Since 2004, the President of the United States and Congress have declared October to be Cybersecurity Awareness Month, helping individuals protect themselves online as threats to technology and confidential data become more commonplace. The Cybersecurity and Infrastructure Security Agency (CISA) and the National Cybersecurity Alliance (NCA) lead a collaborative effort between government and industry to raise cybersecurity awareness nationally and internationally.
October is National Cyber Security Awareness Month (NCSAM). This designation has been observed in the United States since 2004, when the Department of Homeland Security and the National Cybersecurity Alliance (NCA) established it to bring awareness of cybercrime and the need for Americans to operate safely online, whether at work, home or school. In collaboration with the Cybersecurity and Infrastructure Security Agency (CISA), NCA strives to improve the digital habits of Americans to mitigate increasing cases of identity theft, fraud and extortion.
While most companies have security measures in place to protect sensitive digital information, it is imperative that employees do their part to keep it secure. National Cyber Security Awareness Month is a great time to refresh everyone on good cyber hygiene.
This year’s campaign theme — “See Yourself in Cyber” — demonstrates that while cybersecurity may seem like a complex subject, ultimately, it’s really all about people . This October will focus on the “people” part of cybersecurity, providing information and resources to help educate CISA partners and the public, and ensure all individuals and organizations make smart decisions whether on the job, at home or at school – now and in the future. We encourage each of you to engage in this year’s efforts by creating your own cyber awareness campaigns and sharing this messaging with your peers.
- For individuals and families, we encourage you to See Yourself taking action to stay safe online. That means enabling basic cyber hygiene practices: update your software, think before you click, have good strong passwords or a password keeper, and enable multi-factor authentication (meaning you need “More Than A Password!”) on all your sensitive accounts.
- For those considering joining the cyber community, we encourage you to See Yourself joining the cyber workforce. We’ll be talking with leaders from across the country about how we can build a cybersecurity workforce that is bigger, more diverse and dedicated to solving the problems that will help keep the American people safe.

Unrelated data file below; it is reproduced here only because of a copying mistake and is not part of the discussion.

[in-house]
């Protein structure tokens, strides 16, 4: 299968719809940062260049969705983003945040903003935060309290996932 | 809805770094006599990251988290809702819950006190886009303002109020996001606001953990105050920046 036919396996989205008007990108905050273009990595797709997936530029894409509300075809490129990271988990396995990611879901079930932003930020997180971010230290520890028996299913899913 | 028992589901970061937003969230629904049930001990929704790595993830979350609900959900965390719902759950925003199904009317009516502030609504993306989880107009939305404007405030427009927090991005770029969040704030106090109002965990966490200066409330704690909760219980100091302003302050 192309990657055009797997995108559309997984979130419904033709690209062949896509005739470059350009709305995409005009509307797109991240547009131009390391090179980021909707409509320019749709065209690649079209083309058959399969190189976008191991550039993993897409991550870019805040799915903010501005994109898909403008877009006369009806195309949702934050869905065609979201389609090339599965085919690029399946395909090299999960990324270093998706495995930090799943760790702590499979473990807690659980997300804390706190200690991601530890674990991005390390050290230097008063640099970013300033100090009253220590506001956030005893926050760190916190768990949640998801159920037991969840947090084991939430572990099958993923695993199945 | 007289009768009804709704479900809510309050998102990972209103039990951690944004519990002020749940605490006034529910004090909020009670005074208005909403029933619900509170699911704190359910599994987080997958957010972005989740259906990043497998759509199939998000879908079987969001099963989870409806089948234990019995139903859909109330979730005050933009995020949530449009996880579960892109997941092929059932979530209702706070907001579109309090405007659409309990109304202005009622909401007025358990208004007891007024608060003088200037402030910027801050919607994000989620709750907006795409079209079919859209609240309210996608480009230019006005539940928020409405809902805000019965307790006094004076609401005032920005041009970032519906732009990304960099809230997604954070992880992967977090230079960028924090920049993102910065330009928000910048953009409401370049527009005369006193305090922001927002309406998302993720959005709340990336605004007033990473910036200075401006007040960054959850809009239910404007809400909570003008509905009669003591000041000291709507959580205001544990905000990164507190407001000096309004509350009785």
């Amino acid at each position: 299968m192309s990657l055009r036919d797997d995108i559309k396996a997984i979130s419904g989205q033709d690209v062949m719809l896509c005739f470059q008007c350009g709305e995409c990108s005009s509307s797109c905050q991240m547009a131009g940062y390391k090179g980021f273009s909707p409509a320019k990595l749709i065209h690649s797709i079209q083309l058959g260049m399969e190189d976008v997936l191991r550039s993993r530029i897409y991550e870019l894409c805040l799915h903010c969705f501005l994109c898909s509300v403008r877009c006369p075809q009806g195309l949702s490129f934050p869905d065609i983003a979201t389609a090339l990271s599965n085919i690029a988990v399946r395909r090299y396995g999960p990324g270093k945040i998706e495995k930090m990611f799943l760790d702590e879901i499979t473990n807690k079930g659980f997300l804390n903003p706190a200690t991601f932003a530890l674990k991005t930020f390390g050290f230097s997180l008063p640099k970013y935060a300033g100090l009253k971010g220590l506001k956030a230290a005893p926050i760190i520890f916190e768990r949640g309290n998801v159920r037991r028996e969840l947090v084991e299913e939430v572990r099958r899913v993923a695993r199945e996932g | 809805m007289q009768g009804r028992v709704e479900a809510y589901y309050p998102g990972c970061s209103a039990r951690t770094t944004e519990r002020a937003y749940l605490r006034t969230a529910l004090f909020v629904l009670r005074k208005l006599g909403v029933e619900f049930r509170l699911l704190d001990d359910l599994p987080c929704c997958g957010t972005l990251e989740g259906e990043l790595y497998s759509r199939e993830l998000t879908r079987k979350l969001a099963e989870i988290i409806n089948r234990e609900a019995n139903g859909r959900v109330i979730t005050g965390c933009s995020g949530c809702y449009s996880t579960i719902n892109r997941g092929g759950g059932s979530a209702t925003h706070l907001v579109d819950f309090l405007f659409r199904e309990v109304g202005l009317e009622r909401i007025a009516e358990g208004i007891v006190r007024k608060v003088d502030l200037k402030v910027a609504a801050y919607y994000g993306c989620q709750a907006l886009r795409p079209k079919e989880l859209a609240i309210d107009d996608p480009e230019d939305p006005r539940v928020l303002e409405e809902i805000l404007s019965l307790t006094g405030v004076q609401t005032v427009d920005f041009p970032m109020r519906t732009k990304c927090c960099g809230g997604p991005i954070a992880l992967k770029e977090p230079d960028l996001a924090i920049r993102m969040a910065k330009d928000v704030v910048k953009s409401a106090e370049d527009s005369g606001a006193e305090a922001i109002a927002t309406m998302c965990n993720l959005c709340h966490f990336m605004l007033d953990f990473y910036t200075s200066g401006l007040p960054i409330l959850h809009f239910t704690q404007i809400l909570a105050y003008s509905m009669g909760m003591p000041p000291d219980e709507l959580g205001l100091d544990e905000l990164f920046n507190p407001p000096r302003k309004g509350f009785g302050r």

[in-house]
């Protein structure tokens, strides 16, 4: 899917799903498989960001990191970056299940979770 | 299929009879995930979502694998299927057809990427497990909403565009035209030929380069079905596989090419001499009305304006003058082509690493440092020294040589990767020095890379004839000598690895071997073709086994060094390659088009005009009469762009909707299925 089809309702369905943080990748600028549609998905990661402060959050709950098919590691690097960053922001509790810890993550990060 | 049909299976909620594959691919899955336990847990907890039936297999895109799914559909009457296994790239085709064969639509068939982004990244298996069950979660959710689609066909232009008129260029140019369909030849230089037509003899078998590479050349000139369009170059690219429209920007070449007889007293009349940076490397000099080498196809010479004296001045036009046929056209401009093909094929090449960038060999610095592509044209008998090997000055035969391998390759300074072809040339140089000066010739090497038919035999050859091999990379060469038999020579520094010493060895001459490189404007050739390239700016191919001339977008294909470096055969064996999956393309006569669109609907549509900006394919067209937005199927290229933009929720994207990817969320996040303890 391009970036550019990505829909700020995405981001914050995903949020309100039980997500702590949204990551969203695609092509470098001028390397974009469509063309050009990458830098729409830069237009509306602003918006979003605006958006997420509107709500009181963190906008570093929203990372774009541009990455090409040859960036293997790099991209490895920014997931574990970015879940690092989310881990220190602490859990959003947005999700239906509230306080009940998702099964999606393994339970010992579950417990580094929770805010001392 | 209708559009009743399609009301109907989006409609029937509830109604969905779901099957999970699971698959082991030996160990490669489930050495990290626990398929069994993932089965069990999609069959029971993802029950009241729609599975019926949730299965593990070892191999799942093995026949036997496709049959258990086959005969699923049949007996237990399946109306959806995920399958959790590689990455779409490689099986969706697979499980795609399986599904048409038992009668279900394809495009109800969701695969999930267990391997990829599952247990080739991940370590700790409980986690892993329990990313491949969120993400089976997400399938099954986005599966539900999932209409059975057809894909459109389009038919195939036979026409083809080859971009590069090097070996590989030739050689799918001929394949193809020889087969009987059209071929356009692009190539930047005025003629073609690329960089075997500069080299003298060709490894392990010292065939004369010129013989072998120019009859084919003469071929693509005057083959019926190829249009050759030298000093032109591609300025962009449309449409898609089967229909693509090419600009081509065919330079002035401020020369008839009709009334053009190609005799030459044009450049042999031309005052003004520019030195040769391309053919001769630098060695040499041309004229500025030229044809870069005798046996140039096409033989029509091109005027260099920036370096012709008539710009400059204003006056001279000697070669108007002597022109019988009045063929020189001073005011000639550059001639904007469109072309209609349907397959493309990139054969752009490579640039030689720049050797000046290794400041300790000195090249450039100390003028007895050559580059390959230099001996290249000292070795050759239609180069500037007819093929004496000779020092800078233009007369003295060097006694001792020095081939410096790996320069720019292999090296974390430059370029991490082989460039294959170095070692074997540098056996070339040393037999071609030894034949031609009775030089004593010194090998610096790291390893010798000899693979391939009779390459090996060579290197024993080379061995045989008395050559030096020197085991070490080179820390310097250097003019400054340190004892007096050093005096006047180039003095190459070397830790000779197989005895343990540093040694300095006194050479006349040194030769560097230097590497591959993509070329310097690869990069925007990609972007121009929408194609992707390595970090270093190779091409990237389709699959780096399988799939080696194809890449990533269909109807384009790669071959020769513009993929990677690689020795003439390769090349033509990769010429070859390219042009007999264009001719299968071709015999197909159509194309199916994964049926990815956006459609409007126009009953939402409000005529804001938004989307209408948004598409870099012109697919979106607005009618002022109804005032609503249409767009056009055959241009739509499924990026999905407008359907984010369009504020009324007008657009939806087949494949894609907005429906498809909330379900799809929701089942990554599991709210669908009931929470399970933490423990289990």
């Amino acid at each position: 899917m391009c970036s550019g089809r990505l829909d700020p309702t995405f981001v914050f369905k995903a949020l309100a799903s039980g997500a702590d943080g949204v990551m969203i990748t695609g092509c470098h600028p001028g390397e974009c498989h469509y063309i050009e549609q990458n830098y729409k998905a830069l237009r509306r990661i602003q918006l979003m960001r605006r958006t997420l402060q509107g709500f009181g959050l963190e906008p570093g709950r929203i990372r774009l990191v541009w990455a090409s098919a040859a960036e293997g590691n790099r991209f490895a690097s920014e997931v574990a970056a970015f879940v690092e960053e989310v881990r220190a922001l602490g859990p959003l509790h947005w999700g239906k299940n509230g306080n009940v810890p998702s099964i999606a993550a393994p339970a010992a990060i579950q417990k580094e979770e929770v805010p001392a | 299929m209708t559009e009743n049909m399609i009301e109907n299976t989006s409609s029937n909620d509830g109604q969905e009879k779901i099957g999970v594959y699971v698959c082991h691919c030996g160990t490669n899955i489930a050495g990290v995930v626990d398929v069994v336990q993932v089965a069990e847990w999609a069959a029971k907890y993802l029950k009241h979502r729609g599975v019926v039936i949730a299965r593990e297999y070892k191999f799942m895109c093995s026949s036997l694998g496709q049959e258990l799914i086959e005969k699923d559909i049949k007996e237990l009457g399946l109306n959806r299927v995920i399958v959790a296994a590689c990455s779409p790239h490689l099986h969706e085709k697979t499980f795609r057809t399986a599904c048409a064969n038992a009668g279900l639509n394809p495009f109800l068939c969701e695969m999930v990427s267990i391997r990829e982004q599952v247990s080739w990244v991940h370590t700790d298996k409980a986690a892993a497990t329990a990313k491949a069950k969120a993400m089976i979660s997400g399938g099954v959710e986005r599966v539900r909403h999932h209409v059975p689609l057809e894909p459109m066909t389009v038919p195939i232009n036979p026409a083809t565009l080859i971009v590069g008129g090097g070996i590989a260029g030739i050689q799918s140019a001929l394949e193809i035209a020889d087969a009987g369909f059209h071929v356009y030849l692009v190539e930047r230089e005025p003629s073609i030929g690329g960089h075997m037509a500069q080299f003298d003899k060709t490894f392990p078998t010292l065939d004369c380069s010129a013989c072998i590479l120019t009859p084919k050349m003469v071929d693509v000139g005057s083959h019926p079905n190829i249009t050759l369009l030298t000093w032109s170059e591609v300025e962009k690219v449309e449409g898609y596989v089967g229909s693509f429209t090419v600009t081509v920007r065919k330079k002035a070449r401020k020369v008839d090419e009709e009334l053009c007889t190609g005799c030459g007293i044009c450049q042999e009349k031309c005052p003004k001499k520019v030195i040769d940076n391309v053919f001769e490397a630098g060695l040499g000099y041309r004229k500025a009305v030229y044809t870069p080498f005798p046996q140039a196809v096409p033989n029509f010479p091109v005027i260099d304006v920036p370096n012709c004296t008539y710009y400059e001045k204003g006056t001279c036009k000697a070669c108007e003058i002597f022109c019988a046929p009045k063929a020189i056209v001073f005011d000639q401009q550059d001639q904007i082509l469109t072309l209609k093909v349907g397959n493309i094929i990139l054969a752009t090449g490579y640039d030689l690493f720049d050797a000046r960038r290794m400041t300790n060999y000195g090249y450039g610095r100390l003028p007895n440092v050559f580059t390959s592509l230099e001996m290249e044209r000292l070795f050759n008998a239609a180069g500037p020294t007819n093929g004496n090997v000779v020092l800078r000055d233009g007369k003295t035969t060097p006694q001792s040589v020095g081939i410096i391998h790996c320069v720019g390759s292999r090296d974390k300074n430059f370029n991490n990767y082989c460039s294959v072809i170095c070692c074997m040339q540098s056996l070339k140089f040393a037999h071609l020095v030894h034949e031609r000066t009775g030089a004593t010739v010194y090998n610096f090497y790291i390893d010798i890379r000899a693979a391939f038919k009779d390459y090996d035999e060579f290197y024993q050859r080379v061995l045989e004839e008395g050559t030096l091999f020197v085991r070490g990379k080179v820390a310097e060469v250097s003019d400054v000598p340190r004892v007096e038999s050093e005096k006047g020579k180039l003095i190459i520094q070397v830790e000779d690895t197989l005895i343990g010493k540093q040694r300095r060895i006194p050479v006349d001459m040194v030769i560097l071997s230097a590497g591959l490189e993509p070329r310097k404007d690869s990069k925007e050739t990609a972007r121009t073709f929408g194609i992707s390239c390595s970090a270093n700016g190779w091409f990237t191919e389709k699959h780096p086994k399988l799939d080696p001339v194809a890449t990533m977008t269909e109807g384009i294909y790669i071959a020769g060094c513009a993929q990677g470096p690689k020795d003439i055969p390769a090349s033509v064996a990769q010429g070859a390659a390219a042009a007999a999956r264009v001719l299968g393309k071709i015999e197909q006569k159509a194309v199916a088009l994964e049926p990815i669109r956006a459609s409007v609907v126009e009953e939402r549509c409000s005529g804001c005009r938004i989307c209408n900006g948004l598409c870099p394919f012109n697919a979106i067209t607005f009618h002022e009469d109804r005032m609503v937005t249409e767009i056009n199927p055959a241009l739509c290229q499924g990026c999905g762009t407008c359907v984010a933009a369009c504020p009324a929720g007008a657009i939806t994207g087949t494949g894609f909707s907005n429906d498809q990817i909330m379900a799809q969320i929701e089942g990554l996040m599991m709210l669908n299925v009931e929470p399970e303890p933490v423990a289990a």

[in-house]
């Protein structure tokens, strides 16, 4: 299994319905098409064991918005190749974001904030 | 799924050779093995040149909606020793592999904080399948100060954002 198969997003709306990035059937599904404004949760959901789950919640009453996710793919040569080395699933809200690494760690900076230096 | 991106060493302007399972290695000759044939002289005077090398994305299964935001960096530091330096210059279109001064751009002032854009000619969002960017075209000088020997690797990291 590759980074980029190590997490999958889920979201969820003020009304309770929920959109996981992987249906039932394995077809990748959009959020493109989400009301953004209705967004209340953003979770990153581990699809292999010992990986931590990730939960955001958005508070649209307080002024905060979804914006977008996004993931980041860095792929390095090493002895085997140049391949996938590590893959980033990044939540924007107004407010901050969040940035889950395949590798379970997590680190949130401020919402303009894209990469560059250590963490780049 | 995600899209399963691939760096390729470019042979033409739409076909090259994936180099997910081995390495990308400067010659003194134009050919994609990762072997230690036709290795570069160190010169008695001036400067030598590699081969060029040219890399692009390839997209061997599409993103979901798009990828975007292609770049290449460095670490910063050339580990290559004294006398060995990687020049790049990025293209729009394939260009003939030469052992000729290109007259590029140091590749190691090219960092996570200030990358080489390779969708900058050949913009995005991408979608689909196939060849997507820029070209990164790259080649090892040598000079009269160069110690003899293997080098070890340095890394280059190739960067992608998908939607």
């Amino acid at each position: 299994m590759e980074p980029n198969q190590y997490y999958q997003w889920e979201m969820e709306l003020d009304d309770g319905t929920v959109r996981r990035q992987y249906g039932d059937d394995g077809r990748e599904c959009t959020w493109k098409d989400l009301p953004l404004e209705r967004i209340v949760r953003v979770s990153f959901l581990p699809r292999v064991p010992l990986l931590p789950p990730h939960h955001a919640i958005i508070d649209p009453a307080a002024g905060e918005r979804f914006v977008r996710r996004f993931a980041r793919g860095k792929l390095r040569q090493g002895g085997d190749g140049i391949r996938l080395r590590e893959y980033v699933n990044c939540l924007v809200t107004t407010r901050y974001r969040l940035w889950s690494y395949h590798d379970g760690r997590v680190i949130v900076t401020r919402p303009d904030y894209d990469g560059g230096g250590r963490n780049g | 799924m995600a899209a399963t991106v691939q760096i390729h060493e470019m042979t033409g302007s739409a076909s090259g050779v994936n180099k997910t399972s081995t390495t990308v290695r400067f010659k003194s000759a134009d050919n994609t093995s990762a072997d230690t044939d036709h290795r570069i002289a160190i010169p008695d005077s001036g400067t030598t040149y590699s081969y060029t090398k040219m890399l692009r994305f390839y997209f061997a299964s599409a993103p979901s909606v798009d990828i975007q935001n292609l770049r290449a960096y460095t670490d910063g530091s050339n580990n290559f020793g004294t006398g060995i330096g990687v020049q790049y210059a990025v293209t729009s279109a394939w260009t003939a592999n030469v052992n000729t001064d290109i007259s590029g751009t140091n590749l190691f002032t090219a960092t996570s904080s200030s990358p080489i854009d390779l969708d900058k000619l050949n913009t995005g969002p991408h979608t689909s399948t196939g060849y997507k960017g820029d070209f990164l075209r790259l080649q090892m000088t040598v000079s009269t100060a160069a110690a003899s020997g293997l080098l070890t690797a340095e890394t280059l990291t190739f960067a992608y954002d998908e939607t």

- For our partners in industry, we encourage you to See Yourself as part of the solution. That means putting operational collaboration into practice, working together to share information in real-time, and reducing risk and build resilience from the start to protect America’s critical infrastructure and the systems that Americans rely on every day.
4 Things You Can Do
Throughout October, CISA and NCA will highlight key action steps that everyone should take:
- Think Before You Click: Recognize and Report Phishing: If a link looks a little off, think before you click. It could be an attempt to get sensitive information or install malware.
- Update Your Software: Don’t delay — If you see a software update notification, act promptly. Better yet, turn on automatic updates.
- Use Strong Passwords: Use passwords that are long, unique, and randomly generated. Use password managers to generate and remember different, complex passwords for each of your accounts. A passwords manager will encrypt passwords securing them for you!
- Enable Multi-Factor Authentication: You need more than a password to protect your online accounts, and enabling MFA makes you significantly less likely to get hacked.
Cybersecurity Career Awareness Week is a week-long campaign in the middle of Cybersecurity Awareness Month focused on raising awareness around cybersecurity job opportunities and how building a cyber workforce enhances our nation’s security. Hosted by National Institute of Standards and Technology (NIST), this week runs from October 17-22 this year.
CISA focuses on building a cyber aware public and introducing them to cyber careers from an early age. We do this through a variety of training programs for educators, the federal cyber workforce and critical infrastructure operators, as well as non-traditional training opportunities to help bring skilled professionals into the workforce quicker than traditional pathways. With these resources, CISA strives to reach those who may not have access to training in underserved communities.